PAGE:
At the Wilder Works, in East Tennessee, good iron is now being made ont of raw coal and raw ore. ColonelWilderrecentlysaid: "At the Holidays-burg mines, in Pennsylvania, they dig 250 feet for a vein of fossilif erous ore only seven to thirteen inches thick, and here we have it above ground from three to fifteen feet thick. It costs in Pittsburgh more for the limestone than it costs us here for all the materials to make the iron." It is reported that there are at present one hundred and seventy-eight different places fn San Francisco where cigars are made, and about one thousand persons are engaged in the business. These establishments turned out 50,000,000 cigars the past year. Aboutfiftyfactoriesare exclusivelycontrolled by Americans, and about one hundred are managed by Chinamen. The to bacco plantations in the southern portion of the State promise heavy and fine crops this year. An old Indian silvermine has been f oundin Indiana. Over one of the furnaces was found a tree that had attained a diameter of fifteen inches, showing the great antiquity of the mine. A quantity of fine metal was found at the bottom of one ofthe furnaces. Since the last "shaking up" in San Francisco, the mechanics of that city have turned their attention to the contrivance of earthquake proof chim -neys for the large factories. An immense iron smoke stack, forty feet high, eight feet in diameter, has just been raised upon a sugar refinery, the roof of which is sixty feet from the ground. The Bank of California, in San Francisco, is said to employ Chinamen in half dozen gangs to count silver coins. They are said to possess marvelous skill in detecting spurious coins or tliose of light weight. The land sales of the Hannibaland St. Joseph Railroad Company during the past year amounted to over million seven hundred and fifty thousand dollars. A Pennsylvania firm have bought the Eoup's Valley Iron Works, and propose to invest $500,000 in them. Forty whiskey distilleries in the sixth district, Kentucky, each use three hundred bushels of corn per day. The total amount used by the distilleries in the district is estimated at three million bushels per annum. The tobacco sales at Paducah, Kentucky, during the last week were the heaviest ever known there. The rubber works at Sandy Hook, Newtown, have received an order for a rubber belt three hundred feet long and four feet broad. Ii the works can turn it out, it will be the largest rubber belt ever made. The Hoosac Valley Mills, at Pownal, Vermont, manufactured thirtyflve thousand yards of cassknere during the twenty-four working days of February. The largest single nugget ever found in any part of the world, weighing twenty-eight pounds of pure gold, was found in Cabarras county, North Carolina, inl803. The St. Louis Republican says, that the Iron Mountain Railroad brings into that city more car loads of freight than any road terminating there. The new iron used on the Iron Mountain Railroad is of the T pattern with fish joints and weighs fifty-six pounds to the yard. A machine shop in Lowell is building a lathe that will weigh seventy tuns when completed. The snow along the lineof theGrandTrunk Railway, in Maine, is in many places higher than the tops of the cars. The boot and shoe manufacture is everywhere progressing with the utmost briskness. The snow fallin Montreal during the month of February is said to have been seventy-three inches. Oregon has twenty-one quartz mills in operation, Nevada has a million and a quartermulberry trees;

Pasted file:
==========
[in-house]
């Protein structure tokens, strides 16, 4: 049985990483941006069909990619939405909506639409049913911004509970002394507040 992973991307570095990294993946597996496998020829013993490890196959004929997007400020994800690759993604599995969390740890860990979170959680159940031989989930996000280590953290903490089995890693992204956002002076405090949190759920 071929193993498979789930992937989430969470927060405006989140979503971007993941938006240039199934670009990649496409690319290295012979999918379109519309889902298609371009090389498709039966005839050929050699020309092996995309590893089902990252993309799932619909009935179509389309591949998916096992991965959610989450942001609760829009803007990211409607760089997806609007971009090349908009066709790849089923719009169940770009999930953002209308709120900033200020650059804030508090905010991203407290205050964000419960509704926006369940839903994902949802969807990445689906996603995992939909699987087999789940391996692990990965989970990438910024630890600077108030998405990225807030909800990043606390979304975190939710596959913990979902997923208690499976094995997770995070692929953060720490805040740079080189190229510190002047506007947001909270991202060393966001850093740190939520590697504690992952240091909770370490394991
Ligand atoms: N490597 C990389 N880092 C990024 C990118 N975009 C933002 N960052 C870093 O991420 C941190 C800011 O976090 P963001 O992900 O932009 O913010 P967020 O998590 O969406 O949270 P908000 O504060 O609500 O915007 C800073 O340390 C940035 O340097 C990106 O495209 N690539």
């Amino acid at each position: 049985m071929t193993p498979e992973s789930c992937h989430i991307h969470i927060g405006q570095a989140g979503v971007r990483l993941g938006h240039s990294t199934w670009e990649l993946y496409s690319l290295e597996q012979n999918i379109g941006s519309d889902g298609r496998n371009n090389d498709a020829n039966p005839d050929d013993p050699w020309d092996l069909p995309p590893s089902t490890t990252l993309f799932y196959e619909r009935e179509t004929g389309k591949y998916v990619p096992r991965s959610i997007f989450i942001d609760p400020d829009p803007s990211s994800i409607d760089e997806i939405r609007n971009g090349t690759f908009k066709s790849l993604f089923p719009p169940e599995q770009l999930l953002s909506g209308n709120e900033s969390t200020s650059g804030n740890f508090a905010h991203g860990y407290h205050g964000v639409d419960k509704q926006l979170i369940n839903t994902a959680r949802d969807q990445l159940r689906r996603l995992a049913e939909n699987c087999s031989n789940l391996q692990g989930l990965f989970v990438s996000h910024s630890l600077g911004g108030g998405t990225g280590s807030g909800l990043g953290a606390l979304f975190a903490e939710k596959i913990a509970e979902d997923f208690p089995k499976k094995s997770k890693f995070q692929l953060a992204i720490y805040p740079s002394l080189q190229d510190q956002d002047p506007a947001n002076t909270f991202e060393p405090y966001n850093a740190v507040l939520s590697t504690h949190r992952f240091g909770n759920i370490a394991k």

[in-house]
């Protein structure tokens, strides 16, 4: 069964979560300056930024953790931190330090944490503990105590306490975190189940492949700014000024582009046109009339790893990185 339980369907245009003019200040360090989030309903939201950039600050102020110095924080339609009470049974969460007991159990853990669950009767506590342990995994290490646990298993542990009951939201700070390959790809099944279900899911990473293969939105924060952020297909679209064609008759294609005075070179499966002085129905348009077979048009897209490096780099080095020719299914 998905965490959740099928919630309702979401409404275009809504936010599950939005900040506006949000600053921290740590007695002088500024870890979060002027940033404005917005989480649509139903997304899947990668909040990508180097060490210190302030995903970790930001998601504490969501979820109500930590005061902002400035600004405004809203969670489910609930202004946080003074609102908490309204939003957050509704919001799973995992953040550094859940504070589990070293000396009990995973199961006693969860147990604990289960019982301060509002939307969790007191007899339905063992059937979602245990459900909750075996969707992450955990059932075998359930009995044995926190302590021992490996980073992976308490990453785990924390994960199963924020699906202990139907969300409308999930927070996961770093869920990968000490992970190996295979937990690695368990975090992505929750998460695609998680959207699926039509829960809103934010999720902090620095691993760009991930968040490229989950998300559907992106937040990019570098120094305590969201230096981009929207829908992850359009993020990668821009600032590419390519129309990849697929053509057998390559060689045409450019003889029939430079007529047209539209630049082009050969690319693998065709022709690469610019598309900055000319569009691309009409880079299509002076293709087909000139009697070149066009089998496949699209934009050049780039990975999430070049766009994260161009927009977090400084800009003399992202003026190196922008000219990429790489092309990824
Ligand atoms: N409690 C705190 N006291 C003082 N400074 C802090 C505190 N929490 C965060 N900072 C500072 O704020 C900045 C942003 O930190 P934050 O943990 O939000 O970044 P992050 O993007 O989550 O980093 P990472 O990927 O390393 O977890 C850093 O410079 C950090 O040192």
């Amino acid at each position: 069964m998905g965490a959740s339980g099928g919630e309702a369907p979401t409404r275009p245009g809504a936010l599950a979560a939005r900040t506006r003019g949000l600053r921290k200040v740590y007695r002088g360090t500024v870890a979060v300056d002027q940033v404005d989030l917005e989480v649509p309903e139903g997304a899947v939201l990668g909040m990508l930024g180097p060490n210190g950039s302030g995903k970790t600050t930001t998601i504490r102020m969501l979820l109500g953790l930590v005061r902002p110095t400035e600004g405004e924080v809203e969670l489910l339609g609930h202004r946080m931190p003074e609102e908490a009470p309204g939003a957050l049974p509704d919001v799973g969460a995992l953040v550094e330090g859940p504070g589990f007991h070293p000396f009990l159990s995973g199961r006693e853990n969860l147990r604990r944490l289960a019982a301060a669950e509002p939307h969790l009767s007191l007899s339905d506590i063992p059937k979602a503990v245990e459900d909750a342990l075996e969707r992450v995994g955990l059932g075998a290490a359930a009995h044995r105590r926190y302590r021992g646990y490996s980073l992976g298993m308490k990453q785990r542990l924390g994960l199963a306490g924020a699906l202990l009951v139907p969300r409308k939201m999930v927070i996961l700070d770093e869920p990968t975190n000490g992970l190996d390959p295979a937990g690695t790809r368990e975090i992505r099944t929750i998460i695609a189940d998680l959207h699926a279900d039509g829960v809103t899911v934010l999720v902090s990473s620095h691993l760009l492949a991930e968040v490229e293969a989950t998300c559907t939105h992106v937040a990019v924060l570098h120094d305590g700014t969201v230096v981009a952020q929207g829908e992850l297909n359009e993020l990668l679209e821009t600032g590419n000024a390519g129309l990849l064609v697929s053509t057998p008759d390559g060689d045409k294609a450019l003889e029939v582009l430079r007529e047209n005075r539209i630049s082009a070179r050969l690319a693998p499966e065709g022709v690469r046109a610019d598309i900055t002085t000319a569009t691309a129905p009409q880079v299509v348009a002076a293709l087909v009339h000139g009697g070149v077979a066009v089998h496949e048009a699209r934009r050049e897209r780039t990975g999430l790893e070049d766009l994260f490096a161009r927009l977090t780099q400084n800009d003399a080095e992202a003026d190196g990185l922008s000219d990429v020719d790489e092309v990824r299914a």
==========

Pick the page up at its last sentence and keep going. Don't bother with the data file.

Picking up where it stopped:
This article was originally published with the title "Manufacturing, Mining, and Railroad Items"